MAJORS:

CARDINALS 1 - 0

TIGERS 1 - 0

CUBS 0 - 1

ATHLETICS 0 - 1

The April 26, 2008 Main Street WIRE Sportswire (not yet available on-line) reports:
The Roosevelt Island Youth Program Beacon Little League Baseball season got under way last week with a bang! And a boom, a stomp, and a clap. The source was a Saturday morning parade down Main Street, featuring a world-class marching band, a float with a six-foot novelty baseball cap, and all of the Little League players and coaches. The parade culminated at Tony Capobianco field, where everyone stood at attention while Little League coach Owen Johnston sang the National Anthem. The first pitch was thrown out by Umpoire Nestor, who has patrolled the base paths on Roosevelt Island for over 15 years.
A question. Why are there no Roosevelt Island little league team named Yankees or Mets?

Monday, April 28, 2008

Suspected Gas Leak at Roosevelt Island Subway Station


Details are sketchy, but there is a suspected gas leak at the Roosevelt Island Subway Station. Right now, representatives of the FDNY, NYPD, OEM, RIOC Public Safety Department and Con Ed are on the scene investigating and maintaining crowd control. According to OEM and FDNY officials, at approximately 8 PM three people were overcome by suspected gas fumes and taken to the hospital including two police officers. F train subway service has been suspended at least on Roosevelt Island.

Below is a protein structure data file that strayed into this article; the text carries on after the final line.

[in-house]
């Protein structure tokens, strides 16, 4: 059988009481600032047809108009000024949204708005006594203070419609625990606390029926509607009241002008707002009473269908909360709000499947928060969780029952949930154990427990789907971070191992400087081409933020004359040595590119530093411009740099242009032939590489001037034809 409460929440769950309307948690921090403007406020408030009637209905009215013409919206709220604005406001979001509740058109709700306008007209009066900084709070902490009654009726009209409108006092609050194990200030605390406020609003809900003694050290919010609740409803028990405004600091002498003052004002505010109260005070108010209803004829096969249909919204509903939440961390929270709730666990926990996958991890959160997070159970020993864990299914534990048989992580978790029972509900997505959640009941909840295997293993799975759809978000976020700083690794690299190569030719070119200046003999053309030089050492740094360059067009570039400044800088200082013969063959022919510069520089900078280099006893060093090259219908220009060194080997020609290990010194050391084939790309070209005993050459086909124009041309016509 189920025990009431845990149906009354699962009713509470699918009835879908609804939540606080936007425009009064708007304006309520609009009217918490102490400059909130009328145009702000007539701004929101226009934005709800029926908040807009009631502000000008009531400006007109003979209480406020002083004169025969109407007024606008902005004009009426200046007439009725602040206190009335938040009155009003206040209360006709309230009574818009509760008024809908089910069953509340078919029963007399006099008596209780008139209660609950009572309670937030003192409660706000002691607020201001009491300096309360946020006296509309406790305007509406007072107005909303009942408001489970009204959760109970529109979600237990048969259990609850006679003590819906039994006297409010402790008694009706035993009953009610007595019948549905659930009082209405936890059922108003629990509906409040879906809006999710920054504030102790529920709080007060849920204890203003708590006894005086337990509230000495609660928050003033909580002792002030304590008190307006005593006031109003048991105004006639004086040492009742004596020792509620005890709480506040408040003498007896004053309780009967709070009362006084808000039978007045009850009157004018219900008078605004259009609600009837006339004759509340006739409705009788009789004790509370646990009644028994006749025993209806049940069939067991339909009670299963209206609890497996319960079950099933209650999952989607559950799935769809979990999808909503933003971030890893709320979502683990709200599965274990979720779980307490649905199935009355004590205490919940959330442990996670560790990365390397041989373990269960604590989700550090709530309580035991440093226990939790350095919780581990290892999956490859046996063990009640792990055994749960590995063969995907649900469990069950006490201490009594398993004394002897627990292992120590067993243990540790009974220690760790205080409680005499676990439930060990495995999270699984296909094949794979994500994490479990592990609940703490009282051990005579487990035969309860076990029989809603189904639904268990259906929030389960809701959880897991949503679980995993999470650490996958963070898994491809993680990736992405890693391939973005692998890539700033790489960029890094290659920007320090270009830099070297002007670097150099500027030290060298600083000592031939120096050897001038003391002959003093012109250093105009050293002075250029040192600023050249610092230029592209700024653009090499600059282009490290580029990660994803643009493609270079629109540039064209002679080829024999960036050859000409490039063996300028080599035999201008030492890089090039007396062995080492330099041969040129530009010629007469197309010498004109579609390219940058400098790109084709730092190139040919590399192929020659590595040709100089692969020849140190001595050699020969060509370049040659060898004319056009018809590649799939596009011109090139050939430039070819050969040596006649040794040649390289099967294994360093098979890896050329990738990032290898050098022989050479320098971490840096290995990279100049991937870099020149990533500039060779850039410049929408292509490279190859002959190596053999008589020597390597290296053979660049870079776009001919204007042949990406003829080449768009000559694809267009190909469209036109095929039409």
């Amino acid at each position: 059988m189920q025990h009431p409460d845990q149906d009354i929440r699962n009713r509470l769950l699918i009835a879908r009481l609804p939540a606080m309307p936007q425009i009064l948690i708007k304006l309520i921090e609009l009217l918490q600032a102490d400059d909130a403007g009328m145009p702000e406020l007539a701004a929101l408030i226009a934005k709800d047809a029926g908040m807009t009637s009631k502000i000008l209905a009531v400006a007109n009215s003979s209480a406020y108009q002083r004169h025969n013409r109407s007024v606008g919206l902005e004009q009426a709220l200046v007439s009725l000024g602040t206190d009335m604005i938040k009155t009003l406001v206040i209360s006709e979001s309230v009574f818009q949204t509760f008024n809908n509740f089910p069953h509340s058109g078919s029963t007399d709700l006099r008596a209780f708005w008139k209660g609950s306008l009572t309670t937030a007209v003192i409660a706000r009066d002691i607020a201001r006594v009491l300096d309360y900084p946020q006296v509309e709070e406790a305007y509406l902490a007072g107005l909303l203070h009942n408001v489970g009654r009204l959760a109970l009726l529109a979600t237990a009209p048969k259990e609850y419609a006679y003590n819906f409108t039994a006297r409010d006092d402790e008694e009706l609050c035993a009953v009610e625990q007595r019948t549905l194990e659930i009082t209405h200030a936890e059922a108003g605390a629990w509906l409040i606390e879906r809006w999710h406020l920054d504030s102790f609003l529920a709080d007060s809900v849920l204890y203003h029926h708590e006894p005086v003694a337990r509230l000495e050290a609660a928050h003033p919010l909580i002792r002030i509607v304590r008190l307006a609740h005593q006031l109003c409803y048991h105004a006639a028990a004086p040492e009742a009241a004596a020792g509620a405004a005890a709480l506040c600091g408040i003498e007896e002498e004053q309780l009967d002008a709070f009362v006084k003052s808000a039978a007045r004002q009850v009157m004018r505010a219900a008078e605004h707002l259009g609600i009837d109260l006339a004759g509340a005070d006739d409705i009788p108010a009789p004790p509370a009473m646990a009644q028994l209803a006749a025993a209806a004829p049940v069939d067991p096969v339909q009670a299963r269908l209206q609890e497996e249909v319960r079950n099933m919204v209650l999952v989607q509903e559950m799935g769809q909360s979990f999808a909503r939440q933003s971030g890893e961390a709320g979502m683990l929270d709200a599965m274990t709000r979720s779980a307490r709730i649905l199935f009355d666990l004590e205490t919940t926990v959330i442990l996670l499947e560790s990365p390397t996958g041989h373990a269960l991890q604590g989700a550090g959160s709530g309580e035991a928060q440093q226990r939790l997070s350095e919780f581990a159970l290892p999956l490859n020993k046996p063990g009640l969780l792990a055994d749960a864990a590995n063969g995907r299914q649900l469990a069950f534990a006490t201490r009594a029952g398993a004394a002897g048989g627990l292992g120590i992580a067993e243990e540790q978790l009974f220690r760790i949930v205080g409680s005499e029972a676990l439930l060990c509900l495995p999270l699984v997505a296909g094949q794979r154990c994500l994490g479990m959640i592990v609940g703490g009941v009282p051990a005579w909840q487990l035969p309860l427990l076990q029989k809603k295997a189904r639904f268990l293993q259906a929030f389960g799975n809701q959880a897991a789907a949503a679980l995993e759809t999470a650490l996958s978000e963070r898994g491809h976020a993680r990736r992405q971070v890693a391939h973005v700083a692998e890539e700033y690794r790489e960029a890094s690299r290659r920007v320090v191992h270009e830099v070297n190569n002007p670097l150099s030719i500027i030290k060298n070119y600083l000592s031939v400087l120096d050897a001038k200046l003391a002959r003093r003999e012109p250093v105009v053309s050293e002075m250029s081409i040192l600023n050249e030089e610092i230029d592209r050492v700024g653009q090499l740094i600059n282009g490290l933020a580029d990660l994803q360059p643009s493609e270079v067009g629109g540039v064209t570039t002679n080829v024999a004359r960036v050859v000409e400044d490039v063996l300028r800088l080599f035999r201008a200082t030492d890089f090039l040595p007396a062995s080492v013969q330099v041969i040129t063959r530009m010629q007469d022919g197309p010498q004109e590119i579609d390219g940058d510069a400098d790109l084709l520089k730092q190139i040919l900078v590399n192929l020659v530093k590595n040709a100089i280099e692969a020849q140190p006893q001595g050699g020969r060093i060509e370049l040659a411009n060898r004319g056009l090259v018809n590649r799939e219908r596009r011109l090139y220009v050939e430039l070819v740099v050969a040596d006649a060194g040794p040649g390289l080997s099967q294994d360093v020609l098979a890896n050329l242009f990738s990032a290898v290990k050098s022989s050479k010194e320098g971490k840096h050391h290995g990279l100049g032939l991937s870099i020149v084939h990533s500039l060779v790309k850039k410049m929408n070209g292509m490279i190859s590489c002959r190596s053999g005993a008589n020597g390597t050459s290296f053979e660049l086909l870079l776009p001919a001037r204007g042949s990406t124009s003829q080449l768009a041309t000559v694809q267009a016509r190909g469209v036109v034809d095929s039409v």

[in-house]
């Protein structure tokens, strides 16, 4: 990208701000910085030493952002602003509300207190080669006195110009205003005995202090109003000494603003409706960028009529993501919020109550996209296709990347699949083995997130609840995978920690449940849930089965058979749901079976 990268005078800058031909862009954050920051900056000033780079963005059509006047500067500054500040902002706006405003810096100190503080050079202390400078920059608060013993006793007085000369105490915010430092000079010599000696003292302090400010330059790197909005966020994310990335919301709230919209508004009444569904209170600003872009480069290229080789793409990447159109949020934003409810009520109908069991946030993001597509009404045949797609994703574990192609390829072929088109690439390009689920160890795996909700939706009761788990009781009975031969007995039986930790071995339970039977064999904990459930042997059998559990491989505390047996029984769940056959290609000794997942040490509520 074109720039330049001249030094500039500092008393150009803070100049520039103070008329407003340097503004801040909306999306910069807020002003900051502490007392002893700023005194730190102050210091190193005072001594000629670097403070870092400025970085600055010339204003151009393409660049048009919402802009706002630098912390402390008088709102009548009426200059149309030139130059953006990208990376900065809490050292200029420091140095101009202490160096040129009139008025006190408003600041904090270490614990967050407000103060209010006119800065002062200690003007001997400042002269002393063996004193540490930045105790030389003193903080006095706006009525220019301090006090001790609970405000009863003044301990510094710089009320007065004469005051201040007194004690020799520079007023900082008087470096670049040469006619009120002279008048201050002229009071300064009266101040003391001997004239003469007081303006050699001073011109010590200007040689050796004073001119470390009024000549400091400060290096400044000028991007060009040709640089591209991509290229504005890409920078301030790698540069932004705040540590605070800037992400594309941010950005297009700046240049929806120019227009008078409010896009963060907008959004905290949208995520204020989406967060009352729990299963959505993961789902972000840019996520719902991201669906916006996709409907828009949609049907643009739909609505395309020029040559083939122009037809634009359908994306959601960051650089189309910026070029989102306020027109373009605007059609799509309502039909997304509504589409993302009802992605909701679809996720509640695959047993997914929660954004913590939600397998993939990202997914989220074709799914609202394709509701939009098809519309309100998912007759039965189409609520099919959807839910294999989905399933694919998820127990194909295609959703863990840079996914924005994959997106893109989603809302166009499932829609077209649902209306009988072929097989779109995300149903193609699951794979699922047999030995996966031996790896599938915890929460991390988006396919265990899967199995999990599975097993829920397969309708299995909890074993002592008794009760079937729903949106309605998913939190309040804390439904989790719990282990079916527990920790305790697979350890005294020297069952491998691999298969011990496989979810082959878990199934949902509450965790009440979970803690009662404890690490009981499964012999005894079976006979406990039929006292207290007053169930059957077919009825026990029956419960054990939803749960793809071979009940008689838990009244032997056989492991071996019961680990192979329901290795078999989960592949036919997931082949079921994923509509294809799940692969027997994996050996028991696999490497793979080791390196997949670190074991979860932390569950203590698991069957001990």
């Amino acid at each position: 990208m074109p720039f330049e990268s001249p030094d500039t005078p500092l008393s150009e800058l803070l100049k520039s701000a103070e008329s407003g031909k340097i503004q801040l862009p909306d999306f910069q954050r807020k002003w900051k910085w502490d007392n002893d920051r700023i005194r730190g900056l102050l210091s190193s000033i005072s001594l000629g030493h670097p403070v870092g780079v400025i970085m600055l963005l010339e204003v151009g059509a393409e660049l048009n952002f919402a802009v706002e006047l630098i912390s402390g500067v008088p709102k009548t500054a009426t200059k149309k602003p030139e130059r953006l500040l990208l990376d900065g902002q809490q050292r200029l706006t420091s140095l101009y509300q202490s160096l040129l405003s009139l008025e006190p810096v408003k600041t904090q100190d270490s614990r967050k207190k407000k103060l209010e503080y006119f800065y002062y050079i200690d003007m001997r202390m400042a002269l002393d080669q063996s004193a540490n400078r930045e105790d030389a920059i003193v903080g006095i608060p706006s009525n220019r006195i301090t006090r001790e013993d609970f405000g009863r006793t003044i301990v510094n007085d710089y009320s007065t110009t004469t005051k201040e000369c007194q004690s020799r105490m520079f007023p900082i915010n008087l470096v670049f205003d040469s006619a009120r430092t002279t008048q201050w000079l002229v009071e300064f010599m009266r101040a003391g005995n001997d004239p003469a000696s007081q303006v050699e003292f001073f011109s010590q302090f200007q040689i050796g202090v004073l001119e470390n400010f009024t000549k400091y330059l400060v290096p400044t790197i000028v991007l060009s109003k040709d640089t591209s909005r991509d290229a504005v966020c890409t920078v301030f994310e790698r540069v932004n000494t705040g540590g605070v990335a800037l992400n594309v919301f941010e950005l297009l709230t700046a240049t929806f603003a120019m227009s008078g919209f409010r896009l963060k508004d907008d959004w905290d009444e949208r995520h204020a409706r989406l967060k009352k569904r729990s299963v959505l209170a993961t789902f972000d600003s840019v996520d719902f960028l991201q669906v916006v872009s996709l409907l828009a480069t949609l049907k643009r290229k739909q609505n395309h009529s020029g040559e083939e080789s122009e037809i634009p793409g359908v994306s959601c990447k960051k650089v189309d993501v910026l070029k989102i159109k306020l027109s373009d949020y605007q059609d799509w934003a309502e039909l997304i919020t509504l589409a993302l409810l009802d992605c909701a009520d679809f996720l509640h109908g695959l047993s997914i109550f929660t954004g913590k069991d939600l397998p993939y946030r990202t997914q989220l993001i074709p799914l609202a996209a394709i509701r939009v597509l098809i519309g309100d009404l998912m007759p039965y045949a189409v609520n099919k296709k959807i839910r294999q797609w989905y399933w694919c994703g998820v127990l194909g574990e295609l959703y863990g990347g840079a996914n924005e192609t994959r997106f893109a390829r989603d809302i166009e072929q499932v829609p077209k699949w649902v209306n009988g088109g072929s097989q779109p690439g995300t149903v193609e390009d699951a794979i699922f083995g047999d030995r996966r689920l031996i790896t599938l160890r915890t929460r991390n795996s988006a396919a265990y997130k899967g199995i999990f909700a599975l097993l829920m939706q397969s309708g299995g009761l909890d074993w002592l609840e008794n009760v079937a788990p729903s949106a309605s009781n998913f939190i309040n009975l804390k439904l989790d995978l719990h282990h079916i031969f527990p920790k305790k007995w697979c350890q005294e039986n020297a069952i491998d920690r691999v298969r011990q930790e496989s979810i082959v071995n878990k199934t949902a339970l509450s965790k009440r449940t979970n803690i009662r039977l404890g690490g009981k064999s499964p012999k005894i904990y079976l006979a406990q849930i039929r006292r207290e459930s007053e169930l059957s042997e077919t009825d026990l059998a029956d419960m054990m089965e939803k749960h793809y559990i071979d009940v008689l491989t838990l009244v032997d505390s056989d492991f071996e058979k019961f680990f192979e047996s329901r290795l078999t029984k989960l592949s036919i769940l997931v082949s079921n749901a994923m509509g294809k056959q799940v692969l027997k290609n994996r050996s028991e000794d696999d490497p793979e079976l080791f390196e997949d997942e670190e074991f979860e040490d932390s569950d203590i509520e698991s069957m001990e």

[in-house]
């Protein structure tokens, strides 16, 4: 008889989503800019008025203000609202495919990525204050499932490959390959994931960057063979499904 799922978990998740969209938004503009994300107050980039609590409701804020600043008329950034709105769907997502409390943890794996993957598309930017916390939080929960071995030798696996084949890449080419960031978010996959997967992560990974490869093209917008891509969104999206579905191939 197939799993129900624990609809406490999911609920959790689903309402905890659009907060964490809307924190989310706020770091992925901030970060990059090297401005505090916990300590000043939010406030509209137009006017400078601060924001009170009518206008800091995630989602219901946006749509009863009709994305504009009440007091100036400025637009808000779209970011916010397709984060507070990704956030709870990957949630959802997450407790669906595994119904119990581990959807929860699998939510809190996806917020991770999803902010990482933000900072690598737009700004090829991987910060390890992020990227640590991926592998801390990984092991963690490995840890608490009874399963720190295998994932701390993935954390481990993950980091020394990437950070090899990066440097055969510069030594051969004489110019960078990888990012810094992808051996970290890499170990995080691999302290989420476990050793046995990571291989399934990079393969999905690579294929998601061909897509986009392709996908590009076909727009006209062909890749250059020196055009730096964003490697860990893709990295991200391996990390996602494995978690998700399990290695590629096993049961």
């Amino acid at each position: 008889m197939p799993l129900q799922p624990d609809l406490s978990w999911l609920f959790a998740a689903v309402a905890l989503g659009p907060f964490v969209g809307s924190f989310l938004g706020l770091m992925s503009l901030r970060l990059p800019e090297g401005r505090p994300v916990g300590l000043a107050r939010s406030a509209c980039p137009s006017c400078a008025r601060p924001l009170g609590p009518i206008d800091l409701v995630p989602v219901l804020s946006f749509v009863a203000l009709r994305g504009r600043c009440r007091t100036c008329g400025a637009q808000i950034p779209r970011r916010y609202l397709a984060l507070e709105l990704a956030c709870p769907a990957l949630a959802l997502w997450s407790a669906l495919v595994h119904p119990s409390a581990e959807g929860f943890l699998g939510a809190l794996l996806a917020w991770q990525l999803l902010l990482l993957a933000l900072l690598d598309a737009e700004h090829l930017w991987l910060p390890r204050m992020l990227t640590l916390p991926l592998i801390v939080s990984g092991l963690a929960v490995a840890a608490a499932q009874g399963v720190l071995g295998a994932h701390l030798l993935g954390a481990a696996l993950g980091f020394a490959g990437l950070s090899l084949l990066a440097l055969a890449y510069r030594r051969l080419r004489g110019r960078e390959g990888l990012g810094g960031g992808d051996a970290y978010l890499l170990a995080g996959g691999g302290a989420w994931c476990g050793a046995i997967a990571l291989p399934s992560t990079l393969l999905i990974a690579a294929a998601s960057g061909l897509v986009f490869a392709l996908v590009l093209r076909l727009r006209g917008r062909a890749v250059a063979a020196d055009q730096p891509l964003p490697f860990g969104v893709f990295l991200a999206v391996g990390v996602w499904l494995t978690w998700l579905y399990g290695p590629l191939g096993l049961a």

UPDATE - 10:40PM: Roosevelt Island Subway service resumed at approximately 9:45PM. After testing, officials on site report no gas or carbon monoxide leaks detected.

Update on Octagon Boat Prow Dock Graffiti

From this post concerning the graffiti at the Octagon Boat Prow Dock:

While walking towards the Octagon Park this past weekend, I passed by the West Promenade dock shaped like the prow of a boat and was disgusted by the amount of graffiti plastered all over it. The graffiti strewn dock, both inside and out, is quite an eyesore and has been like that for years. It should be cleaned up.
RIOC President Steve Shane responds:
The prow has always been an attractive grafitti spot, has been cleaned many times. Gets done on summer list.
I hope they do something about the dog droppings as well!

Wallet Test for Roosevelt Island - Passed With Flying Colors!

Wallet contents image from Wallet Test

A feel good story to start off the work week. On several occasions this month, wallets lost by Roosevelt Island residents have been found by their neighbors and turned into the Public Safety Department where they were kept until retrieved by their owners. For instance:
April 2 Public Safety Report: